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North Korea research broadens knowledge base

July 31, 2020

young-ben.jpgDr. Benjamin Young, assistant professor of Cyber Leadership and Intelligence (CLI), continues to share his research about North Korea with the world.

Young’s ongoing research has yielded two recent paper publications and a book to be published in the spring of 2021.

One recent article, “Before ‘Fire and Fury; The Role of Anger and Fear in U.S.-North Korea Relations, 1968-1994,” published in “The Korean Journal of Defense,” focuses on the role of emotions in international relations.

In the past, the North Korean government has threatened the U.S. with nuclear destruction, while the U.S. has made equally emotional threats, such as the one by President Trump in 2017 to unleash “fire and fury” on North Korea, Young explained.

“I wanted to look at the history of U.S.-North Korea relations from the angle of emotions, specifically anger and fear,” he said. “It’s my argument that if the U.S. and North Korea want to have a more sustainable, diplomatic relationship they need to address this long-standing war of emotions.”

In his second article, “When the Lights Went Out: Electricity in North Korea and Dependency on Moscow,” published in the “International Journal of Korean Unification Studies,” Young examines the role of electrical energy in North Korea’s development.

In talking about the lack of North Korean electricity, Young has found that there has been little in-depth research into the history of North Korea’s energy sector and the important role played by the Soviet Union and now the Russian Federation.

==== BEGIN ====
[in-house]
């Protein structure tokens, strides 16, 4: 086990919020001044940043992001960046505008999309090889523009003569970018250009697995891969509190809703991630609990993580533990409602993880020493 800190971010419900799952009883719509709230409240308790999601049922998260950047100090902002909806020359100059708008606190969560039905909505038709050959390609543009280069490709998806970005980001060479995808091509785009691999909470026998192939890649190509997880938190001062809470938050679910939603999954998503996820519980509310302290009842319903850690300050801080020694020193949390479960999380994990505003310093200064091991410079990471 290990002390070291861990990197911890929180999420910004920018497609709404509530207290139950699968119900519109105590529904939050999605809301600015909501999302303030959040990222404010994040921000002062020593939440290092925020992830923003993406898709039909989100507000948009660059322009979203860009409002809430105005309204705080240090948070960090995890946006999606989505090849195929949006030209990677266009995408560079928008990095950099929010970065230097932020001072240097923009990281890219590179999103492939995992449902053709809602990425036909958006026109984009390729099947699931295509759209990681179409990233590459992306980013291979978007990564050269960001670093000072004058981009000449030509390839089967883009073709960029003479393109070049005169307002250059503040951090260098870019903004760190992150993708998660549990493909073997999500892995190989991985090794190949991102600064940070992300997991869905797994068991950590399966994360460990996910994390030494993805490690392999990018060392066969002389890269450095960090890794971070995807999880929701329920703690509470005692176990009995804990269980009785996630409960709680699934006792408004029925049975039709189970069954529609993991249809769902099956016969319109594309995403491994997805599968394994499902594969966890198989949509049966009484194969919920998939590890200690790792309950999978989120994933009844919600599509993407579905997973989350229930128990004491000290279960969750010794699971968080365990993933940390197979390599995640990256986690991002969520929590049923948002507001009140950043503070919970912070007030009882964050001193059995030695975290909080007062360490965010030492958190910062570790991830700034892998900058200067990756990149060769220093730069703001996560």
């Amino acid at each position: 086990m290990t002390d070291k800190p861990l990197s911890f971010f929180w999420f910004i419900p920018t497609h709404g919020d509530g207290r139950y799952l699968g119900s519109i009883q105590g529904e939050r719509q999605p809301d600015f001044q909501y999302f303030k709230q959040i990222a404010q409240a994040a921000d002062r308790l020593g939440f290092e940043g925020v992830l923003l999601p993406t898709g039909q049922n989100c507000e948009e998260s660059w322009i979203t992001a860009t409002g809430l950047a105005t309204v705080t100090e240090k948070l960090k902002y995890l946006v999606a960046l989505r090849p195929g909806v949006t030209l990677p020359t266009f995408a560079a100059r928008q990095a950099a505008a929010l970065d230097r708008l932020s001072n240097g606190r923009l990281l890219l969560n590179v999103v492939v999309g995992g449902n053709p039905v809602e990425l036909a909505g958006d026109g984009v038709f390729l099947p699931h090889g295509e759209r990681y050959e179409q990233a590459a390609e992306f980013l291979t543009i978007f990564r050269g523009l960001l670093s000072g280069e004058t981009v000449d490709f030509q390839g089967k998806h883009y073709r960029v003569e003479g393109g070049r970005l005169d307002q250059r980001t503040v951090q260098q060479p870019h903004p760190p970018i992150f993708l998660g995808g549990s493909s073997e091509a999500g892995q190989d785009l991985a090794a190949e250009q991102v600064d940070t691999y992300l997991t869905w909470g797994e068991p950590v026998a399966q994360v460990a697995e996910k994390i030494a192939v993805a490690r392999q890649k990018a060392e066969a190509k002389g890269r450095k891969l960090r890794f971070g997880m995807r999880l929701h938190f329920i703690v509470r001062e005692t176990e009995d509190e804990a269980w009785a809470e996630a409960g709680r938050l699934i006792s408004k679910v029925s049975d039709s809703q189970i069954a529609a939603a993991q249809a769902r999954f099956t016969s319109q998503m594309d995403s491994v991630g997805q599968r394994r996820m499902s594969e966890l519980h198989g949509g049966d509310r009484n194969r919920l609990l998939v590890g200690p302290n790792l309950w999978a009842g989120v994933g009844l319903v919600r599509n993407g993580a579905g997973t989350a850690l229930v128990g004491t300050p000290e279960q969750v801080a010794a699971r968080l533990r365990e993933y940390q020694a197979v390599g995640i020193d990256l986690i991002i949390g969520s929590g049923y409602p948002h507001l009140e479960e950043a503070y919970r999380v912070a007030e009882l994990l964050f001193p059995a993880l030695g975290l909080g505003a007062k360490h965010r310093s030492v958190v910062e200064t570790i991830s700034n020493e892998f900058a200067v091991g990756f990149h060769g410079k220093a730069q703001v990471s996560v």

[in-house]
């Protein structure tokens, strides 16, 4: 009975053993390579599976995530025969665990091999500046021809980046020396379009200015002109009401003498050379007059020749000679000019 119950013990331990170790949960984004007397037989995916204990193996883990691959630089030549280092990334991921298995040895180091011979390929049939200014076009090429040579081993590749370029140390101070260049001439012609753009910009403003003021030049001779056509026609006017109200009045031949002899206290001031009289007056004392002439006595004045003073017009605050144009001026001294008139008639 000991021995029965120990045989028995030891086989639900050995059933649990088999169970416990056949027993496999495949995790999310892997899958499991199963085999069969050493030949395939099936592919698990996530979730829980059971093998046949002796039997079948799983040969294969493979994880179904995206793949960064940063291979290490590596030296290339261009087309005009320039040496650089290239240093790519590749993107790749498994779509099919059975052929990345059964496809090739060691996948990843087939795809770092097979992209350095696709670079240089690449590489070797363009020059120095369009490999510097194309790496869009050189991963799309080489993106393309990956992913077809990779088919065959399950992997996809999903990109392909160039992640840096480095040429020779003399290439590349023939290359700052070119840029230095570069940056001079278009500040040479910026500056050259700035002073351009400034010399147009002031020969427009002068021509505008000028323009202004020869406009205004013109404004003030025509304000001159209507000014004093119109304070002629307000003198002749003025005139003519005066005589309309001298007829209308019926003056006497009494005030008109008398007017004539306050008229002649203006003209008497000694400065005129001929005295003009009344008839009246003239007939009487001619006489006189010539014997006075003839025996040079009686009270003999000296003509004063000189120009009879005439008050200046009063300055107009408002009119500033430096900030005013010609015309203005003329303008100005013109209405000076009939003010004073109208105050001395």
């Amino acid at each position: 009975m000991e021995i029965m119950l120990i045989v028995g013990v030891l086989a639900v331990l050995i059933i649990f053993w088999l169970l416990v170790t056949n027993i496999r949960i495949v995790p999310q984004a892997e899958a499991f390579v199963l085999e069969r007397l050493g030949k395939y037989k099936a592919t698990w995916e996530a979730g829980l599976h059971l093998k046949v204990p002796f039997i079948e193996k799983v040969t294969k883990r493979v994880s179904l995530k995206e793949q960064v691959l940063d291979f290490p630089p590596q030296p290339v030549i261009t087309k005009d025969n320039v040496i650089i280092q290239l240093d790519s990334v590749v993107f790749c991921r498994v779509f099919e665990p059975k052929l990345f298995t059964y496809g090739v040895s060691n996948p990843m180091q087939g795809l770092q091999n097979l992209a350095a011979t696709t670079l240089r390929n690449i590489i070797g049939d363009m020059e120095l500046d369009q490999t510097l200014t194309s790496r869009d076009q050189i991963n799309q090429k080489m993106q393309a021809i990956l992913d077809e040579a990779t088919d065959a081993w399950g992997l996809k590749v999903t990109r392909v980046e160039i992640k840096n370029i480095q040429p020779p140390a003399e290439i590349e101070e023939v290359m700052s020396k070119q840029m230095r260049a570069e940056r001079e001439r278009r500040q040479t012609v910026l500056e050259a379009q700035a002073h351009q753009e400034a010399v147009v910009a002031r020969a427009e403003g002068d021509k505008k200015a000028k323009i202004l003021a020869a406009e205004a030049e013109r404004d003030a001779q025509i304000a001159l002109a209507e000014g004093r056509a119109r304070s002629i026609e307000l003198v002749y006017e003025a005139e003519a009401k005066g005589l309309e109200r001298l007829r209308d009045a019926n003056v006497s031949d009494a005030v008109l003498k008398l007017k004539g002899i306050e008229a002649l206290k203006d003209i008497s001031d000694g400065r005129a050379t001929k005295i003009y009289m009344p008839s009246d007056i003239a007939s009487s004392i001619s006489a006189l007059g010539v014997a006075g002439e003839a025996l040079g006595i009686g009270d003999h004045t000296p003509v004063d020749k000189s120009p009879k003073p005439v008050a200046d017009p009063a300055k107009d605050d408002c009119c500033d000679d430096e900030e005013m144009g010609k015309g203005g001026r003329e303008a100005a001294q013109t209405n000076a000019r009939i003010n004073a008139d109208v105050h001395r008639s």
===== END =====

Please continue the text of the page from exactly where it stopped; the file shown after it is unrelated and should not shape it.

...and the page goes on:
“Despite North Korea’s promotion of national self-reliance, the country has been very dependent on Moscow for electricity assistance,” he explained.

Young received a book completion grant from the Academy of Korean Studies as he finishes writing his Stanford University Press book, “Guns, Guerillas, and the Great Leader: North Korea and the Third World.” The book is to be published in the spring of 2021.

“It addresses the often overlooked perspectives that developing countries and anti-colonial peoples have of North Korea,” Young said. “For many in the Third World, North Korea has been historically seen as a model of postcolonial development and anti-imperialism.”

For example, during the Cold War era, North Korea offered financial aid and military assistance to many newly independent countries and national liberation movements in Africa, Asia, and Latin America.

“What I hope people take away from my research is that North Korea is a deeply complex country that is not crazy or irrational,” Young said. “We need to challenge our own stereotypes of North Korea.”

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